Anterior thigh sensory deficit—a sensory deficit of the anterior thigh presents a different etiology and may be caused by an excessively aggressive retraction. In a study of 919 treated levels, Lykissas et al.22 reported rates of 38.0% sensory deficits which typically resolve in the first two weeks postoperatively.

Motor deficits—a motor deficit rate of 2.9 to 4.6%8 has been reported and can be caused by two different mechanisms. Indirect injuries are related to excessive retraction time (≥ 30 minutes) and/or extension of the psoas muscle opening. The retraction produces an ischemic injury to the nerve. On the other hand, direct injuries are much less frequent and occur during the approach. Femoral nerve or obturator nerve injuries are the most feared complication. Nerves are formed by different roots and a nerve lesion is clinically much more significant than an injury of a unique root, which can happen during a TLIF procedure. Motor deficits, however, are recoverable, and the severity of the neurologic deficit decreases over time.22,23 The time for symptom resolution is about 6 months. At long-term follow-up with a minimum of 12 months, up to 2.9% of surgery-related motor deficits persist.23 The outcome and recovery time of these motor deficit injuries are much less predictable than other types of complications. Motor deficits can lead to a persistent disability.

Autonomic injuries—autonomic injuries, including those of the lumbar sympathetic trunk, have been described. These types of injuries may lead to dysfunction of lower viscera, lower extremity and sex organs.

Vascular injury (L4-L5)—vascular injuries are uncommon in the LLIF approach. Uribe et al.24 reported 0.10% incidence of vascular injury, which is significantly lower than the vascular complications reported in ALIF procedures. Brau25 et al. reported rates of 0.8% for arterial injuries and 0.8% for venous injuries in 750 cases of pure anterior approach. Although rare, injuries to the iliac or great vessels can be fatal. In 2013, Aichmair et al.11 reported a case of aortic perforation requiring immediate laparotomy during a LLIF procedure.

Other short-term complications—end-plate fracture during cage insertion, urological injury, incisional hernia, bowel injury with Olgivie Syndrome (0-12%), or infection have also been reported.8

Long-term complications include the following:

Implant subsidence—cage migration is infrequent but has been described.26 Lateral migration is associated with leg pain and can occur even with pedicle screws. In cases of end-plate breaches and cage subsidence into the vertebral body, the foramen can close and the effective decompression could be lost. The use of wider implants decreases this potential complication. Le et al.27 reported a rate of 2% of clinical subsidence and 14.3% of radiographic subsidence. Considerations for prevention of implant subsidence include avoiding over distraction, protecting the endplates and treating osteoporosis preoperatively. Moreover, the use of BMP or posterior instrumentation can be also utilized to reduce the risk of subsidence.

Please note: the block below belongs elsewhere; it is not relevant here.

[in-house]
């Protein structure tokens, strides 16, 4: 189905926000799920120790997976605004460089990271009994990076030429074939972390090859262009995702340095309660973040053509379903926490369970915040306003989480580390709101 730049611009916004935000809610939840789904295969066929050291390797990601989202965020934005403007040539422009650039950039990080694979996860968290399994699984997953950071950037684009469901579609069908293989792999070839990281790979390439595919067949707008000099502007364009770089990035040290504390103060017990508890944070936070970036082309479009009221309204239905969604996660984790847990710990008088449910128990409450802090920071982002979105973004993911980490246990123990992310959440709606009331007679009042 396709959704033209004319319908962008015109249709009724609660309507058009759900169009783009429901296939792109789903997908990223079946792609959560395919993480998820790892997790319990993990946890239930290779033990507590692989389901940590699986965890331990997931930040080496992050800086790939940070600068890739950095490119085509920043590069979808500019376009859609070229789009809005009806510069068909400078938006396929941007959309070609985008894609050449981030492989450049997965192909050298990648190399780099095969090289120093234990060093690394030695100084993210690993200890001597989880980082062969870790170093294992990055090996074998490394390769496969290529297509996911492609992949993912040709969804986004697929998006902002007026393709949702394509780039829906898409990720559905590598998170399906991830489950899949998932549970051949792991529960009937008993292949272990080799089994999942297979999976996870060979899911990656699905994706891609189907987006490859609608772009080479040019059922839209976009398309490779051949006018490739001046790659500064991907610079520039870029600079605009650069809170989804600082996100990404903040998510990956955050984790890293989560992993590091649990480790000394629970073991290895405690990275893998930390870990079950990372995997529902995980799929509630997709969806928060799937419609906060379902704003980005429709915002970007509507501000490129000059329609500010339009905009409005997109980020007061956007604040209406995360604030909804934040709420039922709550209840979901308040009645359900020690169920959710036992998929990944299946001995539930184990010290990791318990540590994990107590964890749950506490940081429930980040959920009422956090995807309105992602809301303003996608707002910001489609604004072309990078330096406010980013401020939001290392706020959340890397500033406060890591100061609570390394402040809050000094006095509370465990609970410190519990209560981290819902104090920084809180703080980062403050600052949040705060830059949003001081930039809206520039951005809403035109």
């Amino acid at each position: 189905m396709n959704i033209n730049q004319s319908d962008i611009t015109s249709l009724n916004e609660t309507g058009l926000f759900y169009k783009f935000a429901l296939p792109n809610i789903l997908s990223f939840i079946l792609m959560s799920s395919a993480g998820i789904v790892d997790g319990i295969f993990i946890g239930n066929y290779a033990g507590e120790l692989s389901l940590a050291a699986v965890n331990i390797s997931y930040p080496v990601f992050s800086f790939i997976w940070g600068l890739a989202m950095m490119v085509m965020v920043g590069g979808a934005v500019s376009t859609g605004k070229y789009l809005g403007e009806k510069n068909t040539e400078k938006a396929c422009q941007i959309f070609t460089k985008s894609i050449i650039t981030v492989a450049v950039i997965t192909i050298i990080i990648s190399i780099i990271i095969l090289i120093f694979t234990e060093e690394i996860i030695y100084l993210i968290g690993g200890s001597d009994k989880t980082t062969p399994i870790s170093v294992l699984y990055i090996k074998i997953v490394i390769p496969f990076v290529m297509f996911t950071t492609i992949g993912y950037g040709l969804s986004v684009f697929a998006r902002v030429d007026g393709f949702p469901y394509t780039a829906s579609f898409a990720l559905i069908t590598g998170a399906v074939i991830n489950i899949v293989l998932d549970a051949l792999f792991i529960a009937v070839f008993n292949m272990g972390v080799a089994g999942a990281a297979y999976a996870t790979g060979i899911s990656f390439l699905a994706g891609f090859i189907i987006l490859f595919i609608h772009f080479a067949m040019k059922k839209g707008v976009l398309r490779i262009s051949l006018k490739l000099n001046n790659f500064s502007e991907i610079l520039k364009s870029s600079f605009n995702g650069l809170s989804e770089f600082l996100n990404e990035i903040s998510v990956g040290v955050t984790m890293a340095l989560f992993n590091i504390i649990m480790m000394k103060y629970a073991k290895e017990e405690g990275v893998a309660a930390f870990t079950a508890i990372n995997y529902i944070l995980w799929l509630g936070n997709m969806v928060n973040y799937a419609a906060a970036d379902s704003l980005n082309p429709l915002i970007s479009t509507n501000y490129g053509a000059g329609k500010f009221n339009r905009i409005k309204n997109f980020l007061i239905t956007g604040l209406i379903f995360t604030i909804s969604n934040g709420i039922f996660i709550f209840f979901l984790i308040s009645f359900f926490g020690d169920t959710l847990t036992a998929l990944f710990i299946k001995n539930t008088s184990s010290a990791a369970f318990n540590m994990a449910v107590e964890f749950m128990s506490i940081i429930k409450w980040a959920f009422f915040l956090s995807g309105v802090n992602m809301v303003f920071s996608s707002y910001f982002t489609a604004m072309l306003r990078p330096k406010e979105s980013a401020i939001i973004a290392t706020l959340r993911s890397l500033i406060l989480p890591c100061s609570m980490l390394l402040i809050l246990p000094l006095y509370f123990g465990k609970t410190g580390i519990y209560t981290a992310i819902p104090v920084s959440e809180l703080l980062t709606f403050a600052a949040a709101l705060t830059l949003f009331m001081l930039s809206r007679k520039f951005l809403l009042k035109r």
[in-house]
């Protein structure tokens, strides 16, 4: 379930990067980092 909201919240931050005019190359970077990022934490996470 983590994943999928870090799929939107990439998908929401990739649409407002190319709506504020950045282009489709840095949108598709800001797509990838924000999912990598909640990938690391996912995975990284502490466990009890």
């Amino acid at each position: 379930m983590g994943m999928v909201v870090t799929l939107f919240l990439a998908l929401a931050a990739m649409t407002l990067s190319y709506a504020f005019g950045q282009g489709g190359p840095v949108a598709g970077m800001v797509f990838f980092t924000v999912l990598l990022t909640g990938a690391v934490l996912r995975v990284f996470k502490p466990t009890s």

Rate of revision surgery—as described by Nemani et al.,10 the rate of revision surgery in standalone technique has been reported to be as high as 10.3%. Causes for revision are multiple and involve new radiculopathy, subsidence, coronal and/or sagittal decompensation, lumbar stenosis, or pseudarthrosis.


The limitations of LLIF include the inability to treat the L5-S1 segment by this approach, increased neurological risk at the L4-L5 segment and challenges when accessing the disc space in severe coronal deformities to avoid injury. Moreover, surgeons and the operating room staff are exposed to radiation during the procedure and the technique presents its own anatomical and approach complication risk profile. The risk of nerve injury is a major concern and electromyography or EMG monitoring is unable to prevent sensory deficits, which are by far, the most frequent injuries.

However, LLIF is a technique that can be effective for a variety of indications. LLIF allows a thorough discectomy from a lateral annulotomy. The approach utilizes wider cages and thereby larger footprints with a lower rate of pseudarthrosis and cage migration. Additionally, LLIF can be used in the treatment of a wide range of degenerative spinal diseases. Recently, the approach has been extended as a possible strategy for non-fusion surgery, revision fusion and salvage surgery.

In addition, multiple levels can be treated with a small incision while preserving the abdominal muscles. The lateral approach has comparable clinical outcomes and fewer complications compared to other approaches.

The restoration of disc height provides an efficient decompression of the neural elements. The major effect of the LLIF decompression is obtained on opening of the foramen and decompressing the lateral recess. Central canal stenosis is also improved with the LLIF technique but not with the same effectiveness.

LLIF is also a useful technique for deformity correction. Many authors have shown that LLIF is effective in correcting coronal plane alignment.6,7 The technique can be used in a standalone procedure, especially in older patients, because of the lower morbidity, or combined with a supplemental internal device from the same approach (lateral plating) or a different approach (pedicle screws). However, as its effect on restoring lordosis is limited, LLIF is suboptimal for the correction of sagittal deformities.

LLIF is a safe and reproducible technique. Its role in the treatment of spinal diseases will continue to be elucidated in the next years. A comprehensive understanding of the technique, the regional anatomy and its complications is critical to performing lateral fusion in a safe way for patients.